Fred Reed on Wade’s Troublesome (Darwinian racism) Inheritance
|May 28, 2014||Posted by News under Human evolution, Intelligent Design|
An opinion to respect here:
How did we get where we are? Through natural selection, says Wade. It is indisputable that selection can alter a species or subspecies. The unnatural selection which we call selective breeding produces animals of different sizes, shapes, and temperaments. Why would we think that human animals are different? If flu regularly killed those susceptible to it, presumably those genetically resistant would come to predominate. This is both reasonable and observable.
However, the thoughtful may be uneasy with some of this. Boilerplate evolutionary theory holds that when a beneficial mutation accidentally arises, its possessor has an advantage in the struggle for survival, has more children, and thus passes on the new trait. This makes sense, at least if the mutation does something really desirable.
Wade points out that certain Asians, due to a mutation, have hair with thicker hair shafts. One is hard pressed to see how slightly coarser hair would promote survival so efficaciously as to result in having more children. It is not clear why it would be an advantage at all. In the absence of reason or evidence, various solutions may be adduced: thick hair cushioned the blows of clubs, or girls thought it was sexy and said yes, or … something. It smacks of desperation. More.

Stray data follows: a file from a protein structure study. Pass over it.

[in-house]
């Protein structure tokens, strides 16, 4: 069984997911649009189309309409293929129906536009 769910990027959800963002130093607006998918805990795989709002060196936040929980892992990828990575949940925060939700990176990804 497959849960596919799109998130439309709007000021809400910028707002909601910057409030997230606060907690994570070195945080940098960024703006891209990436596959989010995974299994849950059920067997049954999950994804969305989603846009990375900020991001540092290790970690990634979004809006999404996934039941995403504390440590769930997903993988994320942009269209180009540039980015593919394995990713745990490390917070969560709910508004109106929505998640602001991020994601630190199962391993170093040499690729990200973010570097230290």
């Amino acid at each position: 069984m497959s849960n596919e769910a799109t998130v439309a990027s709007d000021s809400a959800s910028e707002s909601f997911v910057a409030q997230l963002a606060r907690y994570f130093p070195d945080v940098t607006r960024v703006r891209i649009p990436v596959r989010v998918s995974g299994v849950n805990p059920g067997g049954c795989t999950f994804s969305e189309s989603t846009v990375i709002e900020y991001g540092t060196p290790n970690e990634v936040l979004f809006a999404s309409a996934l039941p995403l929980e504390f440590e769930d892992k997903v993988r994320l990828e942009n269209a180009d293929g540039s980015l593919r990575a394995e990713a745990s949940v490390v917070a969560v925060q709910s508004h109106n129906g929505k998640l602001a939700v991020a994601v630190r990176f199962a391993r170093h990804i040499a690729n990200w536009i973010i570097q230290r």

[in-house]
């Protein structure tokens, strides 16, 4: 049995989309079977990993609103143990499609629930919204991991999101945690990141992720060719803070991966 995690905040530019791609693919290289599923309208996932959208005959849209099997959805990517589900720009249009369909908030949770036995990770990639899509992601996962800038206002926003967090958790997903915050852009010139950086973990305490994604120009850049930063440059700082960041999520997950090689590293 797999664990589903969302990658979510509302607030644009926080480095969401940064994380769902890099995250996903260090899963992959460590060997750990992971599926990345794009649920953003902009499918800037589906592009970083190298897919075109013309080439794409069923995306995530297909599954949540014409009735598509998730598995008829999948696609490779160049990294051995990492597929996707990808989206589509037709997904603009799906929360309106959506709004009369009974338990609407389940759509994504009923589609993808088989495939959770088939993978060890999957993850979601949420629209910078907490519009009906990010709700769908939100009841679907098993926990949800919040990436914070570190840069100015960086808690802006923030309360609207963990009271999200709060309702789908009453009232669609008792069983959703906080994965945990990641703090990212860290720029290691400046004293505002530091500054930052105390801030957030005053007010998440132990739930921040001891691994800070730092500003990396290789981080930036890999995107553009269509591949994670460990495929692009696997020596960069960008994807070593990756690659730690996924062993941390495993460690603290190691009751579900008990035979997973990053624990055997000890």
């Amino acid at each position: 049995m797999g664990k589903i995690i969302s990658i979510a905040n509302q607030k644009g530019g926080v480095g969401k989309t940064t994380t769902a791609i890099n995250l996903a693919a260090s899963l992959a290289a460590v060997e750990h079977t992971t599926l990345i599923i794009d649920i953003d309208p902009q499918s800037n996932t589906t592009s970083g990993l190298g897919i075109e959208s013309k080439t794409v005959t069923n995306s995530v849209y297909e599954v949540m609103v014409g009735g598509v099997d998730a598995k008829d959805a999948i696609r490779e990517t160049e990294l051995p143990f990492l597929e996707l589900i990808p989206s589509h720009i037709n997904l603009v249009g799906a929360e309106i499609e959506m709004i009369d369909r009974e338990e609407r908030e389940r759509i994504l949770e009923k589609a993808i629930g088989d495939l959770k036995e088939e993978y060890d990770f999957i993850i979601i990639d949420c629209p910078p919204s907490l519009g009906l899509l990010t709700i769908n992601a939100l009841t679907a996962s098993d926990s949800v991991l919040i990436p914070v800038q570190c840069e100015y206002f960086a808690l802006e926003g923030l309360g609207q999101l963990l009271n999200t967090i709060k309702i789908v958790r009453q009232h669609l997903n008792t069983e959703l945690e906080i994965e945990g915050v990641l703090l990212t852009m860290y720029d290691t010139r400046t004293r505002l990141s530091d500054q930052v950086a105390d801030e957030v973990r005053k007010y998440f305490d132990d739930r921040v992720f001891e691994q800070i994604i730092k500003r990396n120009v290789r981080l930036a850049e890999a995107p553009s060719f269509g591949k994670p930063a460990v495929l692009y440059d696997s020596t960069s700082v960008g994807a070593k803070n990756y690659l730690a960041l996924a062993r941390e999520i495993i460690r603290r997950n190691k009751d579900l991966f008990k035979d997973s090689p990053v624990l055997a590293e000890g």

The problem is, no one knows exactly what we mean by “intelligence.” Until there is a scientific theory of intelligence (it will not be Darwinian, for sure), we actually do not really know what we are talking about.
For one thing, whatever survives, survives. It is easy to make up explanations after the fact.
Only predictions count. And predictions are only of value for what they can predict for behaviour, not for outcome. Some people might be more likely to fight injustice than others, but does that mean they will succeed? Or be smitten from the face of the Earth, their names lost to memory?
Then were they more fit, or less? Is that even the right way to look at it?
See also: The Science Fictions series at your fingertips (human evolution) — when you look at how little they have to go on, you can see why it ended up being about popular buzz like “race.”
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